You can spin the changes as a luxury because you have the depth to play seven guys instead of five ... or it's a red flag that the two new starters you settled on after all the spring, summer and fall practices aren't good enough. Odom and Dooley took the former approach: The changes were a reflection of depth, not a huge area for concern. Cook and Lawrence had better weeks of practice - and on the surface it appeared they blocked pretty well against SEMO. White and Borom also played Saturday, so it's not like they've been completely banished. Eventually the staff would like to see one player at each spot solidify his role. 
    To me, the more interesting O-line situation to monitor on Saturday is left tackle. Yasir Durant came out of the SEMO game with a neck injury. He practiced Tuesday but was held out of some drills. Odom insisted that Durant will play and start, but it's worth watching early in the game to see if he's at his best. If not, expect to see White get some looks at left tackle and Lawrence stay at right tackle.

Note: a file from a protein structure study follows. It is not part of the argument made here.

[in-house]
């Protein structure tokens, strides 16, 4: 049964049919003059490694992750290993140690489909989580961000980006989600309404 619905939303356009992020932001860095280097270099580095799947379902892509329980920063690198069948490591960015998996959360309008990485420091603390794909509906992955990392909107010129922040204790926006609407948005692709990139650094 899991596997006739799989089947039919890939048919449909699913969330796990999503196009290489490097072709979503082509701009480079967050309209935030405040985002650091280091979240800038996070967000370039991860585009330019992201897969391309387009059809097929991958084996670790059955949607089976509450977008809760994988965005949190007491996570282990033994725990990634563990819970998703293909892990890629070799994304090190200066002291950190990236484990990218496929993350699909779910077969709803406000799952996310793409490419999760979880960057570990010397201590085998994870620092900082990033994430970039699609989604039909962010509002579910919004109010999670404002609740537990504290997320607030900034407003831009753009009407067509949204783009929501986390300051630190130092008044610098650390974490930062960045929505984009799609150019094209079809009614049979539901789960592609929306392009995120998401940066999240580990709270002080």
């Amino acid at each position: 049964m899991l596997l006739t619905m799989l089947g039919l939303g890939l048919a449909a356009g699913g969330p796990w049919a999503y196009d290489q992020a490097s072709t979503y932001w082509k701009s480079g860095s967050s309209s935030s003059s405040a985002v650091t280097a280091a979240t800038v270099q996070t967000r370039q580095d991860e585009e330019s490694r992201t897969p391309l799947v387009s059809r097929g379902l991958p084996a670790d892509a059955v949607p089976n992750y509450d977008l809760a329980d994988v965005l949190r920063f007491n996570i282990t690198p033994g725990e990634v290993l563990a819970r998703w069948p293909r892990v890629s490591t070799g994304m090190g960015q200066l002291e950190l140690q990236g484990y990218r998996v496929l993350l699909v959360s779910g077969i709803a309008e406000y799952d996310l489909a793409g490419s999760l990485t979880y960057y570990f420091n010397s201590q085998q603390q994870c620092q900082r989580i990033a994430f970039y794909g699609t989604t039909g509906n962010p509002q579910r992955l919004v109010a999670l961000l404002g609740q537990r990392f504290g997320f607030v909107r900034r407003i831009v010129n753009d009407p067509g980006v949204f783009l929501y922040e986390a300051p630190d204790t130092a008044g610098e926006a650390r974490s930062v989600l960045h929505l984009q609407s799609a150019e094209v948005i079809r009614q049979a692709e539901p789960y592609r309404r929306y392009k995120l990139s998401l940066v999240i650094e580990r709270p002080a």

I didn't see the original or replay of the targeting call that was reversed. Was it truly not targeting? Seems like they almost always confirm it after watching the replay and eject the player.
  • Gillespie was able to get his head out of the way right before contact. Good call to overturn the original call. The NCAA revamped the rule so that the threshold to confirm targeting penalties is greater this year for the replay review. You're going to see more overturned.
  • Bball question - How many recruits do you think Coach Martin willing to take this year? Should have 1 open scholarship, with very good chance Tilmon might decide to move onto a professional career. Think he wants 2 for sure? Think he'd take only 1 or go for 3?
  • Two at the minimum with a chance for three. These numbers game always work out the way the staff wants them to work out. I wouldn't fret over it now. If there's a player they think they can sign that will make them better but they need a spot to open, they'll find a way to make it open.
  • hey Dave, any chance Dawson downing gets some more work? Good size, good speed and runs HARD
  • He's clearly the team's No. 3 back and Odom is on record saying they can't get through the full season with just Rountree and Badie carrying the ball from the running back position. There might be less of a need for another option the more they Bryant gets involved in the run game - if that happens - but Downing is a player they trust will produce and handle the job if they give him a series or two.
  • Odom seems to be far more verbal this year with his praise of fans coming to the games. Do you think he has truly noticed some difference from past years or is it a calculated attempt to get more fans in? Either way, I hope it works and it's nice to hear since I go to all of the games and stay until the end.